Share of Wallet is a term that will be familiar to some of you.  For those that are unsure it means “How much of a customer or client’s business have you got [that you want]?”

The caveat, that you want, is important in that there might be business available that is outside of your scope of expertise, or is just too marginal, or any other reason, where you’ve made the strategic decision to not go after it.  You don’t want that revenue.

So, in terms of the business that you do want, what percentage have you currently got?

About twelve years ago I went to visit a steel mill.  They were producing high-grade sheet steel.  One of their customers was Gillette, who turned this steel into razor-blades.  In my conversation with the quality manager, he explained that Gillette had a policy of having three suppliers – the steel was “business critical” he told me proudly.  This particular steel mill had 15% of Gillette’s business.  I was trying to convince the quality manager that he should use InfoQuest to conduct an in-depth analysis of the business relationships they had with all their major customers, and I tried to use the 15% as an example of how growth could come from this project.  The quality manager did not, unfortunately, see the situation in the same light that I did.  I saw both threats and opportunities, whereas he only saw the need to do a cheap and cheerful paper-based survey to fulfil the requirements of his ISO 9000 quality standards.  I say “unfortunately” because about a year later Gillette changed to a 2-supplier policy and the steel mill closed down.

You can see how we use the share of wallet data in the sample customer satisfaction survey report on the Downloads page.  On page 46 we have added a column called Penetration (our alternative term for share of wallet).

This information comes from you and your Key Account Managers, along with the other column for account revenue (or, if you have Activity Based Costing, contribution or profit).  The KAMs will need to have a guess at this percentage, customer by customer.  [Tying KAMs down, in some companies, can be like herding cats.  In such cases I recommend that you lock the KAMs in a room and don’t let them out until they’ve given you their figures.  It’s a harsh way of working, but the results will be so powerful they’ll thank you in the long run].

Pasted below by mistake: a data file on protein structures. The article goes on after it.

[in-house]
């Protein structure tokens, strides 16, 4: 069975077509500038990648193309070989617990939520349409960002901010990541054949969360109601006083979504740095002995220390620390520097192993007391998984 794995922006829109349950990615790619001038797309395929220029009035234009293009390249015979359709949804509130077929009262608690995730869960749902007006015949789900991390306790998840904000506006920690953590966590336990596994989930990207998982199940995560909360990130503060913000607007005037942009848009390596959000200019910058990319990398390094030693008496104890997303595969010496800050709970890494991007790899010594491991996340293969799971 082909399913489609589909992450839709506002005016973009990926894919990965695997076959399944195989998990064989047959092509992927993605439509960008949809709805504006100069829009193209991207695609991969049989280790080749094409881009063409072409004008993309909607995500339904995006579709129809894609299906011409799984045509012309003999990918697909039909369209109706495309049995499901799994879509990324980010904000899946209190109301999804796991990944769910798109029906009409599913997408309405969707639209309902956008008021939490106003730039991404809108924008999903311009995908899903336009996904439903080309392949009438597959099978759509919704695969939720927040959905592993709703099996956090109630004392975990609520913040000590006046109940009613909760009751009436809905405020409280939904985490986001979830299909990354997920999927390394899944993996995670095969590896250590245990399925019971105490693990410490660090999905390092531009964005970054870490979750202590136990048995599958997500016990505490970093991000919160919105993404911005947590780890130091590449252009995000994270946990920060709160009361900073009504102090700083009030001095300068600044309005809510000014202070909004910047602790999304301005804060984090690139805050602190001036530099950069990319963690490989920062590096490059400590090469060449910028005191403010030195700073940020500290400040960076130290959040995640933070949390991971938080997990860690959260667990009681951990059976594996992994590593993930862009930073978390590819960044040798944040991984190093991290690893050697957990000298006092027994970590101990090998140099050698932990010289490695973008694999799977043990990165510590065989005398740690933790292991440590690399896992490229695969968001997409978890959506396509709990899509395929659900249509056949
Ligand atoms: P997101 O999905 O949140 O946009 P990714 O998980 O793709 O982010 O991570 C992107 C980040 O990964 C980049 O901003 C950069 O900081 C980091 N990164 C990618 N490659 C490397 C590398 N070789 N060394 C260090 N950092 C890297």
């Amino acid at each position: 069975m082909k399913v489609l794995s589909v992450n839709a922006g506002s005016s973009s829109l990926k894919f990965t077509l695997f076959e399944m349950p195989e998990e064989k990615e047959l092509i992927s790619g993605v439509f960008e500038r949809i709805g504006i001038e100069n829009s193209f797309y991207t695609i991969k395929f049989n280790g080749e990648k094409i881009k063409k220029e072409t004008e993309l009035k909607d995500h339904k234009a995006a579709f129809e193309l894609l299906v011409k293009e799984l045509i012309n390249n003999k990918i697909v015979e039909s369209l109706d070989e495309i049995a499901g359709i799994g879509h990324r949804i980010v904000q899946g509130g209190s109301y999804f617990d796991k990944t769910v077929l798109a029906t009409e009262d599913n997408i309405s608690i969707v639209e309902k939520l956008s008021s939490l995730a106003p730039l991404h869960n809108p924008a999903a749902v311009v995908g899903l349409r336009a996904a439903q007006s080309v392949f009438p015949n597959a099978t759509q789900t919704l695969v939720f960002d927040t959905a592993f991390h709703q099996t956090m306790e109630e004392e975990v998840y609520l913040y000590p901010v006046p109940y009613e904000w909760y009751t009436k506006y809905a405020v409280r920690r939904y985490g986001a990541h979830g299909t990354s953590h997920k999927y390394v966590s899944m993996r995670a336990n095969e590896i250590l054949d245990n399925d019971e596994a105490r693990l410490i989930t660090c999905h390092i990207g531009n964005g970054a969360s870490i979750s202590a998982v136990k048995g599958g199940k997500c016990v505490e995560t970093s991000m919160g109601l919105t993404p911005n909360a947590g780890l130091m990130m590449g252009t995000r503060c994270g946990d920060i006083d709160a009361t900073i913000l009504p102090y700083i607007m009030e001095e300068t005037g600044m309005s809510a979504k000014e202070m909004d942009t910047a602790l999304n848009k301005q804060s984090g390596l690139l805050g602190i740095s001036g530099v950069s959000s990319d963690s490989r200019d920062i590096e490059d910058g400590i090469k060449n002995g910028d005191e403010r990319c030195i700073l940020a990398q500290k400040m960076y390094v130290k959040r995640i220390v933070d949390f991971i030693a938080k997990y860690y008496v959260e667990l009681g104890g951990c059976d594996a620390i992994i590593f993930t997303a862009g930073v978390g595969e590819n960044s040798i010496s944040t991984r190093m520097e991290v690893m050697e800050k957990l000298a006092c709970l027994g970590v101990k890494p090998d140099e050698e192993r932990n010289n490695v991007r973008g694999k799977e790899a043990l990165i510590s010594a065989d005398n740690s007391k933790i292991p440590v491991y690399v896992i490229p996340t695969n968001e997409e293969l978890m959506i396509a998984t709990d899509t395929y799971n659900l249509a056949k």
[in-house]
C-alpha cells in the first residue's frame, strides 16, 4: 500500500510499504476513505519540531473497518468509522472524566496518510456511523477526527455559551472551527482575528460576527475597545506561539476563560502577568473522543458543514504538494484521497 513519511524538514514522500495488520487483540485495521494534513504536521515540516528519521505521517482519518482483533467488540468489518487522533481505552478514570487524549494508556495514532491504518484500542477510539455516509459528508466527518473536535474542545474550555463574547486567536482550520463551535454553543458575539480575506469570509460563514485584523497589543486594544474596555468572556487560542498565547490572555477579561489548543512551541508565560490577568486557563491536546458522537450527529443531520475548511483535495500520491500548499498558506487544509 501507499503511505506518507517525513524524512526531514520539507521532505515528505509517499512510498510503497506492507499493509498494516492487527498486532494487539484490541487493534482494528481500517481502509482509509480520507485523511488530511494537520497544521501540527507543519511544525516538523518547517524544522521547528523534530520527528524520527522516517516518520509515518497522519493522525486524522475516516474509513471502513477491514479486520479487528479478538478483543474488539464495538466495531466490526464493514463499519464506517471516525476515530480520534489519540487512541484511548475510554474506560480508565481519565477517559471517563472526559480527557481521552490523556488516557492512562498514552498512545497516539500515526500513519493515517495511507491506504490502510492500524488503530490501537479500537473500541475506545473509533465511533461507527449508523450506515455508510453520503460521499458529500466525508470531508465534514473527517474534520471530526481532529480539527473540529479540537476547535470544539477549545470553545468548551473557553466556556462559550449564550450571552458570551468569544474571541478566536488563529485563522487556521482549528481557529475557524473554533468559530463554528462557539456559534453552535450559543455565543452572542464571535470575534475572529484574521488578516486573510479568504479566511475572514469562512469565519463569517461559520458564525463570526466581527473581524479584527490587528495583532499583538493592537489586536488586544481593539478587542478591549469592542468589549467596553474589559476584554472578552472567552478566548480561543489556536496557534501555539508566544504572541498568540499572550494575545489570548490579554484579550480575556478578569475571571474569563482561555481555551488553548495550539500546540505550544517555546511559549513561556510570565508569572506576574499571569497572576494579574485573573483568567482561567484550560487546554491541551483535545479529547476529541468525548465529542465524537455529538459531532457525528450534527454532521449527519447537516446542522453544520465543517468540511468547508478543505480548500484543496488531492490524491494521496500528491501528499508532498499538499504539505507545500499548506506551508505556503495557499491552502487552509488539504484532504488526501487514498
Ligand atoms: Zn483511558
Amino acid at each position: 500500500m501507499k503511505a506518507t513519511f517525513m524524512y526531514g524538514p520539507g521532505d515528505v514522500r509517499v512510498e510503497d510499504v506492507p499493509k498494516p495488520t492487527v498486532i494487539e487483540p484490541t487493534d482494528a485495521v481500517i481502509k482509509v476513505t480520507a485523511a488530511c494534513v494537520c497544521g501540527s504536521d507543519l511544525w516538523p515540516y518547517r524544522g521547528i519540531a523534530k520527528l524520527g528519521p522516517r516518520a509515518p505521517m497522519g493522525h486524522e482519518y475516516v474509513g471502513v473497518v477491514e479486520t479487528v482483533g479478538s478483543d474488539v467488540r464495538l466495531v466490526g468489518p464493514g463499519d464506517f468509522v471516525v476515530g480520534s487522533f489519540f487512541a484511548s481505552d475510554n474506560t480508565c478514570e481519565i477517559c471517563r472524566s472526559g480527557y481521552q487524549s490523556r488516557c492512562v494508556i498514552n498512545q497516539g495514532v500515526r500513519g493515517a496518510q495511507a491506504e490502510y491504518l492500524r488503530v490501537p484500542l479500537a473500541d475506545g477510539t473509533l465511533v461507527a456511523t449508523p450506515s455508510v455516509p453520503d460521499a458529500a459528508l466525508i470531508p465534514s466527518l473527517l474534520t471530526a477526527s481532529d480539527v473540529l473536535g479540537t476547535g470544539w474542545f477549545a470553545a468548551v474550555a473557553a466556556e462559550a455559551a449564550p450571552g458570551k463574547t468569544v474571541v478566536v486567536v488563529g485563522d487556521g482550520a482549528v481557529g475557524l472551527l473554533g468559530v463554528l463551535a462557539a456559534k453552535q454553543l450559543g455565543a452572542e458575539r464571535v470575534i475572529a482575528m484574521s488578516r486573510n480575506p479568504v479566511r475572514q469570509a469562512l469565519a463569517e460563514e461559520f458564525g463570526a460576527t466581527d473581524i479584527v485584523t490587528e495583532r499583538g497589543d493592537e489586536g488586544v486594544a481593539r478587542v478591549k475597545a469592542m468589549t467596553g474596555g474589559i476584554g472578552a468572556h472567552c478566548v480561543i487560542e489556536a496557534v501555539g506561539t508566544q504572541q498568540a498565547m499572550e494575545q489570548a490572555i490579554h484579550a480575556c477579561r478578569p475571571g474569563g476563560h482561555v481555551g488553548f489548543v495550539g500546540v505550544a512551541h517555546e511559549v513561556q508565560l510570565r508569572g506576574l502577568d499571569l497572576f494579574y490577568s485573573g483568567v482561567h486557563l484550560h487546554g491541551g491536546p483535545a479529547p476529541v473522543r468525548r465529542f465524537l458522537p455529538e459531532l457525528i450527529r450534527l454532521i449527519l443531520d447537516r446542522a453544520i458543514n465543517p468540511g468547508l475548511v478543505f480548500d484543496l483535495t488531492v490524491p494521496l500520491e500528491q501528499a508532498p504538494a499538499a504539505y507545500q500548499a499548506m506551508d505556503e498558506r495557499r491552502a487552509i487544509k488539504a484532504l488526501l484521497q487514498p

What InfoQuest then does is take the revenue figure, divide it by the penetration percentage, and calculate the account potential (also on page 46).

Account potential

This chart can be used in two ways.

In the example, both Dewcroft Engineering and Abbey Langham Lifts have bags of potential and few or no issues with our client.  This is “low-hanging fruit” as the Americans call it.  “No brainers”.  The Key Account Managers should be going in and asking for more business straight away.

You can also see that Associated Lift Services and Apex Lift & Escalator have a bunch of issues.  These need to be looked at carefully, but in my experience such results often suggest that there is a personality clash between the buyers at these two companies and your sales people.  And the easiest way to check or test this theory is to change your people round for a few months and see if most if not all of these problems simply melt away.

Time was limited recently at one of my post-survey workshop because there was a meet-and-greet for two new board members and directors had flown in from around the world for this short gathering to discuss other matters.  The workshop, which is normally a full-day’s affair, was restricted to just two hours, so I decided to concentrate on the top five customers by potential.  In the top five were customers from Europe, America, Africa and Asia, so it was perfect in terms of being of interest to the international audience.  It was also perfect in another way.  There were only one or two slight issues that had been raised by these top five customers (the whole report was really positive – by and large their customers loved them) and the additional revenue from them was estimated to be worth £14.5 million (about $20 million).  Not bad for a firm currently turning over less than £100 million.

So, rather than thinking that a customer satisfaction survey is simply an extension to your complaints procedure, think of it more as a focussed way of increasing profitable sales – a forensic approach to business development if you like.

If you’d like to have a guided tour of the sample report or discus how we can help you prioritise your team’s ideas for increasing profitable sales at the end of the workshop, please call me.